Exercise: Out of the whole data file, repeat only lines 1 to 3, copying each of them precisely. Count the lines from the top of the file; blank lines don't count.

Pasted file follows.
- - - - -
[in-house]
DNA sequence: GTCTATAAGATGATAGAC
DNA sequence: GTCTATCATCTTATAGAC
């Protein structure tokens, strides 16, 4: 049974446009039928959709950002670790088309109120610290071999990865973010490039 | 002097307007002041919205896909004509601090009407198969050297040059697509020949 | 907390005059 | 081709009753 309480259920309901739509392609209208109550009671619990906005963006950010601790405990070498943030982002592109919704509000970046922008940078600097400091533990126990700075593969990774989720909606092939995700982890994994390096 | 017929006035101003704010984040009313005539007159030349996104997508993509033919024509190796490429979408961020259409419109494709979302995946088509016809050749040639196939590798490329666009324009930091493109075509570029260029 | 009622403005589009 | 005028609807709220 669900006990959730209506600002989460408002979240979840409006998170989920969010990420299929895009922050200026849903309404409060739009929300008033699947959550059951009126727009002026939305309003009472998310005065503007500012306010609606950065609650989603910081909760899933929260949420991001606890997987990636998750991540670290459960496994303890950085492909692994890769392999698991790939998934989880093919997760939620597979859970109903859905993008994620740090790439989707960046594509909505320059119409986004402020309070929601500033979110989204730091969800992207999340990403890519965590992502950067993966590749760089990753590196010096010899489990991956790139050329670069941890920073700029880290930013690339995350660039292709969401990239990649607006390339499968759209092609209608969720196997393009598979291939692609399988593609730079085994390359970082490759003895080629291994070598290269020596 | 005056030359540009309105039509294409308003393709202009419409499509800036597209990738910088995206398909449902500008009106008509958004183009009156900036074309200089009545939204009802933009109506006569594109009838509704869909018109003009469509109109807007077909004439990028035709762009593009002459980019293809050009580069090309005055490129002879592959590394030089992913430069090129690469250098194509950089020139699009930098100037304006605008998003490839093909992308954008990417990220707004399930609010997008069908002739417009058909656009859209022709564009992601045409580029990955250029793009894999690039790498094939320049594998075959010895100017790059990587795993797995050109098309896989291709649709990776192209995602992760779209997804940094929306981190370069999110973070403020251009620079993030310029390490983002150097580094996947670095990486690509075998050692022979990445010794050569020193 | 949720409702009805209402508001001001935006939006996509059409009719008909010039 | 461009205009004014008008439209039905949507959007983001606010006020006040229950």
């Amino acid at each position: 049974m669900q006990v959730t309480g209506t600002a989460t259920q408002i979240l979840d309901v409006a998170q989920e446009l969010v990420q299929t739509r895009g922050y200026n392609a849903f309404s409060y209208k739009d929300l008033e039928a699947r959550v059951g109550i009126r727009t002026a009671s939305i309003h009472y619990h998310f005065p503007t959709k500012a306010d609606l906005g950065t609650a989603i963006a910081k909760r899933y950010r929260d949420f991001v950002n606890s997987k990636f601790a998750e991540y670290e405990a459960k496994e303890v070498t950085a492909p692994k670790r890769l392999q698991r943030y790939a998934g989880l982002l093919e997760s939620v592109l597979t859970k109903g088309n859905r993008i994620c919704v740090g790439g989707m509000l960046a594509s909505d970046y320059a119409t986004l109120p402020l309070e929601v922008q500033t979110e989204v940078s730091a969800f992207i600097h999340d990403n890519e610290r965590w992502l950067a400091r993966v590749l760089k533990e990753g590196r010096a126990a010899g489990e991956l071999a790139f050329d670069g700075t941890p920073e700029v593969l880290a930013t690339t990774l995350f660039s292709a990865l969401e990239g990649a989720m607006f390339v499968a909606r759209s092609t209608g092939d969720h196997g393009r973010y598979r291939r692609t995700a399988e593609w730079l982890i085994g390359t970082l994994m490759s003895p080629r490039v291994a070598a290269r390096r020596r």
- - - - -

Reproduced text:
[in-house]
DNA sequence: GTCTATAAGATGATAGAC
DNA sequence: GTCTATCATCTTATAGAC